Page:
I have made a few hard cheeses but I have yet to make the more difficult Swiss Cheese.

Corned Beef
The following recipe is from the website Recipe Cottage.

1 gallon hot water
2 cups pickling salt
1/4 cup sugar
2 tablespoons pickling spice
1.5 teaspoons of saltpeter or sodium nitrate
5 pounds beef brisket
3 cloves garlic

Mix water, salt, sugar, spices and saltpeter in a saucepan over low heat. Stir and dissolve mixture. Then allow to cool. Place the brisket in a deep enameled pot or stoneware jar (no exposed metal). Pour the brine over it. Add the garlic. Weight the meat down to keep it submerged. Cover the pot. Keep refrigerated for three weeks, turning the brisket every five days. To store, wash and dry thoroughly. Then wrap in layers of heavy paper and hang in a cool, dry place.

Making Pickling Spice:
Oh but wait, we can make pickling spice from scratch. I found two recipes from this website. Any combination of these can be used to your heart's desire.

Ingredients For Pickling Spice 1:
2 cinnamon sticks, broken
1 tablespoon mustard seeds
2 teaspoons black peppercorns
1 teaspoon whole cloves
1 teaspoon whole allspice
1 teaspoon juniper berries
1 teaspoon crumbled whole mace
1 teaspoon dill seeds
4 dried bay leaves
1 small piece dried ginger

Directions For
Pickling Spice 1:
Mix together all the ingredients. Store in a small, airtight jar up to two months.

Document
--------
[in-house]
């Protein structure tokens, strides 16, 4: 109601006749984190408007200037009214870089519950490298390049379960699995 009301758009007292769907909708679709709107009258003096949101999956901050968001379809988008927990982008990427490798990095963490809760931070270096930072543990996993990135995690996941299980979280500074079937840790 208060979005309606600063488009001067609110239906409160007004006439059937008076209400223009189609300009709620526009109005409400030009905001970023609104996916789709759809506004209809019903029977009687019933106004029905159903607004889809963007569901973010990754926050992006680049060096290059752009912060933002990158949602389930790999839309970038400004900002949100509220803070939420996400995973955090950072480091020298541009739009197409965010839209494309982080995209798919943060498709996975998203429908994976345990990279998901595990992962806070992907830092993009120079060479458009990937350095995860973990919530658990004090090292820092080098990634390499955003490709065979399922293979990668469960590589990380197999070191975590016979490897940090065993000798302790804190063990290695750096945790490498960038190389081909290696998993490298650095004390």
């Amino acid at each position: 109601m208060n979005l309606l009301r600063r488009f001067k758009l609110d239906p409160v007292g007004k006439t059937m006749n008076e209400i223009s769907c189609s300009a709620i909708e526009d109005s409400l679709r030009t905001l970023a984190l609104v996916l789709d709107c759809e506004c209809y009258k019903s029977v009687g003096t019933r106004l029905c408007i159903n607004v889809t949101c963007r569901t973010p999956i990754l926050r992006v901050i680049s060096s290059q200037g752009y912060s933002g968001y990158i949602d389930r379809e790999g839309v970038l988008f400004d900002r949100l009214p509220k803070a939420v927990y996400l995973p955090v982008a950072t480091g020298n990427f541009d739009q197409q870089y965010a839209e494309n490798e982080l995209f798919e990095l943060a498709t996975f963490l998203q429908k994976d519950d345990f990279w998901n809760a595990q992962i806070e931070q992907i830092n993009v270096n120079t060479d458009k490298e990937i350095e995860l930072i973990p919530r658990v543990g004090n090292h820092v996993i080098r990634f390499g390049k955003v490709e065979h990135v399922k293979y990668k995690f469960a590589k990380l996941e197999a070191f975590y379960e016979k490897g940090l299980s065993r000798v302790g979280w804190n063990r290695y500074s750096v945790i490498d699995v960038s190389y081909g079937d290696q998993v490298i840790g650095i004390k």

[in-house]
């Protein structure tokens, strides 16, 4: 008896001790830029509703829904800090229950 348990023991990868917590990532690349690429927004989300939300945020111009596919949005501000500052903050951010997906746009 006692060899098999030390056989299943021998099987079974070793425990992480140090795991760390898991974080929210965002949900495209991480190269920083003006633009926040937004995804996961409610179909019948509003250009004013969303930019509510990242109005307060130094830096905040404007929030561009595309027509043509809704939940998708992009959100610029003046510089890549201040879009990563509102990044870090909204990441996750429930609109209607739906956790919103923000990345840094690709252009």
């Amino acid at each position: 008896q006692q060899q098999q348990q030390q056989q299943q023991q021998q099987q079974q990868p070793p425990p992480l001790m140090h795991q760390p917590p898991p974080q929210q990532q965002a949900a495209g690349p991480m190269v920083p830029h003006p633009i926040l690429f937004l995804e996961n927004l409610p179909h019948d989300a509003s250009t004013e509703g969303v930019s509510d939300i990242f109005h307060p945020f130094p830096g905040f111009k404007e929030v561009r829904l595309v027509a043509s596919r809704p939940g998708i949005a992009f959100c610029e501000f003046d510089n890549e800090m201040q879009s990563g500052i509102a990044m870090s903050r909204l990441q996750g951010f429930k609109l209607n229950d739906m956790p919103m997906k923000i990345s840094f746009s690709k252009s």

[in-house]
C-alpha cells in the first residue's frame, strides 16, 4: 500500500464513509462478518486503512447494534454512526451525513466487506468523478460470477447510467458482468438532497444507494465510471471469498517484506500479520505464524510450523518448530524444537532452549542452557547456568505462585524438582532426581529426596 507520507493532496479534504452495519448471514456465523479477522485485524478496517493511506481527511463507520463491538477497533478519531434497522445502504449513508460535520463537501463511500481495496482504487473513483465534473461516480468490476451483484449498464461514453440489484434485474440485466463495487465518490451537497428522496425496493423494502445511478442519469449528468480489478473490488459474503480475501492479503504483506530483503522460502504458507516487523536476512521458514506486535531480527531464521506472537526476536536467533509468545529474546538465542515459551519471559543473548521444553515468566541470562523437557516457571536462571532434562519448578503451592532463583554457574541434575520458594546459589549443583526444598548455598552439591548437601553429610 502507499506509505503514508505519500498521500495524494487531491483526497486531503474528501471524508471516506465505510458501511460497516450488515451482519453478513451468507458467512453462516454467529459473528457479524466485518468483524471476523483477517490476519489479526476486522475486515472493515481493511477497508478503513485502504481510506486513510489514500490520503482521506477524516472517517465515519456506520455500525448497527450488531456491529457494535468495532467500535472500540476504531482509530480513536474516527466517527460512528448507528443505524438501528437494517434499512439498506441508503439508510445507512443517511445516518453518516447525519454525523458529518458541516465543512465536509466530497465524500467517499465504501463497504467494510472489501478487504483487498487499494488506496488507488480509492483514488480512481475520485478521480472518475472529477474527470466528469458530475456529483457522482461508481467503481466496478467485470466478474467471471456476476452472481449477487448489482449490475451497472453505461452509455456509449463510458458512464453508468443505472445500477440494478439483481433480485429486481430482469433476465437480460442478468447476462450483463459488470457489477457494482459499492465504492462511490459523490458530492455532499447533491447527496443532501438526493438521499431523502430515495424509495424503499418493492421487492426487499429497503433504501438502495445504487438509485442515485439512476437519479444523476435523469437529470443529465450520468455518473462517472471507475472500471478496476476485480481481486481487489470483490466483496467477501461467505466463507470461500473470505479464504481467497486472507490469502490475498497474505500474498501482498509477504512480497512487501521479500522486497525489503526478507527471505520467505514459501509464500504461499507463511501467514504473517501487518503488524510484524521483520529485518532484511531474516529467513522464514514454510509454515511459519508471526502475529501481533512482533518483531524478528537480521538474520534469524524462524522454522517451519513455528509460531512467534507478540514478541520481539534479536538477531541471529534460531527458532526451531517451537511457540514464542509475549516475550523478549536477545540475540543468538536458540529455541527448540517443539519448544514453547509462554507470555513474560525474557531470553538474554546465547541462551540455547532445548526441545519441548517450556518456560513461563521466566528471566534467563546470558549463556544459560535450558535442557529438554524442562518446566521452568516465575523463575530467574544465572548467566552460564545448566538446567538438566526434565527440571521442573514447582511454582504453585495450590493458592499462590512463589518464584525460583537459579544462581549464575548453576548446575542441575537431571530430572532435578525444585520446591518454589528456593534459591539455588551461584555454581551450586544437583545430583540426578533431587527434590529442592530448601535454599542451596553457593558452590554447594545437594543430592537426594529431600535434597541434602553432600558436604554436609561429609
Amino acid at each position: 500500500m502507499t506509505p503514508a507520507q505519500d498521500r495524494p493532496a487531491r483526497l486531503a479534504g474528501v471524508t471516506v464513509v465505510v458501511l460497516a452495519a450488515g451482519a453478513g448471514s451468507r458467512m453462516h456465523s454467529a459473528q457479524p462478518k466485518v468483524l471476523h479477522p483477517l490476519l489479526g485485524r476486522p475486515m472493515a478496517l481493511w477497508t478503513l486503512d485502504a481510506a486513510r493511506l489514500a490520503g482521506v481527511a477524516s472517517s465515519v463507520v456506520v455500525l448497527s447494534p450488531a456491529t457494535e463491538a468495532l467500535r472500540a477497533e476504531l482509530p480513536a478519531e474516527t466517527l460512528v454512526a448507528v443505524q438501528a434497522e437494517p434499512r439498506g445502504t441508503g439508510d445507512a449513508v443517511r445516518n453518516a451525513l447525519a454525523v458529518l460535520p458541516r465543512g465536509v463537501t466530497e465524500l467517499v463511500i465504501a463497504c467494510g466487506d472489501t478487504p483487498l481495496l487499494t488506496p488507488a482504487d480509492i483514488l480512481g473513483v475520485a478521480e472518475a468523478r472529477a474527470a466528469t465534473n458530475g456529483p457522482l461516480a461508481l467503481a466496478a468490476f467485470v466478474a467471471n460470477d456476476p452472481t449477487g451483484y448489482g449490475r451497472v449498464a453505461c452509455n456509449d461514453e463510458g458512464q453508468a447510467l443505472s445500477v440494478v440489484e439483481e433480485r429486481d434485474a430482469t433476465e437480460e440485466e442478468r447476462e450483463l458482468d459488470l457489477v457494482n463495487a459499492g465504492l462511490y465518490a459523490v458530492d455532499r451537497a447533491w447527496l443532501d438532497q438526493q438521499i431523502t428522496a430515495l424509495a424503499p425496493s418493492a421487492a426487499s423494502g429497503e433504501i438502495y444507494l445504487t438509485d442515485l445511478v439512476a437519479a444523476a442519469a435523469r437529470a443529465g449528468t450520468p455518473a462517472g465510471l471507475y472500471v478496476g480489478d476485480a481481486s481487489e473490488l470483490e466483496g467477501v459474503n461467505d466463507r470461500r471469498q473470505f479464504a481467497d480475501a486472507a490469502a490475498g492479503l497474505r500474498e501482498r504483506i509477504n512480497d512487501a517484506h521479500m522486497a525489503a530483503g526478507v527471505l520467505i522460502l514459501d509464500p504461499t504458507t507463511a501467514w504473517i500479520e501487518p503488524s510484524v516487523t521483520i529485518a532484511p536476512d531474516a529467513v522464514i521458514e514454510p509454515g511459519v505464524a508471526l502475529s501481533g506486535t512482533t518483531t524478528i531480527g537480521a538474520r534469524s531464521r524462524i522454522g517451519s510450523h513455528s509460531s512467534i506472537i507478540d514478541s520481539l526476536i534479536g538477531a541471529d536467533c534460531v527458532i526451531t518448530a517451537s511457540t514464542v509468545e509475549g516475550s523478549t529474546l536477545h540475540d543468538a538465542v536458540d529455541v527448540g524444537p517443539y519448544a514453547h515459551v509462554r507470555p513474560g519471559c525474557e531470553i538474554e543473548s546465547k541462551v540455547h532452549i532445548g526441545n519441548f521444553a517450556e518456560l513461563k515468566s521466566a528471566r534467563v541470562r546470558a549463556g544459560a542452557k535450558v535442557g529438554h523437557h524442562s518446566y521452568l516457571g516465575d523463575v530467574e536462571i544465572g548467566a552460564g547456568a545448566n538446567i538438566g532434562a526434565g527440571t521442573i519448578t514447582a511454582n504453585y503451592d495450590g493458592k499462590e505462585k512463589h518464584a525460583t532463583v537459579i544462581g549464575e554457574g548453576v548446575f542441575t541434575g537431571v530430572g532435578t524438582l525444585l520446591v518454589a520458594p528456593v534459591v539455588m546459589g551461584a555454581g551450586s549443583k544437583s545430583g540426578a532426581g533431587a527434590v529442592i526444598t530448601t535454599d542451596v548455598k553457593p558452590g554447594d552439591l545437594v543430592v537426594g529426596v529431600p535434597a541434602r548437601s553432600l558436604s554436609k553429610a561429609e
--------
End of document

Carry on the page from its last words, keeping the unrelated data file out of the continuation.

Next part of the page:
Ingredients For Pickling Spice 2:
4 cinnamon sticks
1 piece dried ginger-root
2 tablespoons mustard seeds
2 teaspoon whole allspice berries
2 tablespoons whole black peppercorns
2 teaspoons whole cloves
2 teaspoons dill seeds
2 teaspoons coriander seeds
2 teaspoons whole mace, crumbled medium fine
8 bay leaves, crumbled medium fine
1 small dried hot red pepper (1 1/2 inches long), chopped or crumbled medium fine, seeds and all

Directions For Pickling Spice 2:
Wrap the cinnamon and ginger-root loosely in a piece of cloth and bash them with a hammer until well crumbled. Discard any stringy parts of the ginger, then mix with other ingredients. Store in a small, airtight jar up to 2 months.

I have not even started the corned beef.

Russian Dressing
The following recipe for Russian Dressing is from

1/2 cup of mayonnaise
1/3 cup ketchup
1 tablespoon red wine vinegar
1 tablespoon finely chopped onion
salt and pepper to taste

Mix - well duh

But each part must be made from scratch. To make the mayonnaise, a recipe from the book Nourishing Traditions is used.

Ingredients For
1 whole egg at room temperature
1 egg yolk at room temperature
1 teaspoon Dijon mustard
1.5 tablespoon lemon juice
1 tablespoon whey (optional - you get this as a result of cheesemaking)
3/4 to 1 cup extra virgin olive or expeller-press sunflower oil or a combination thereof
a generous pinch of sea salt

Directions For Mayonnaise: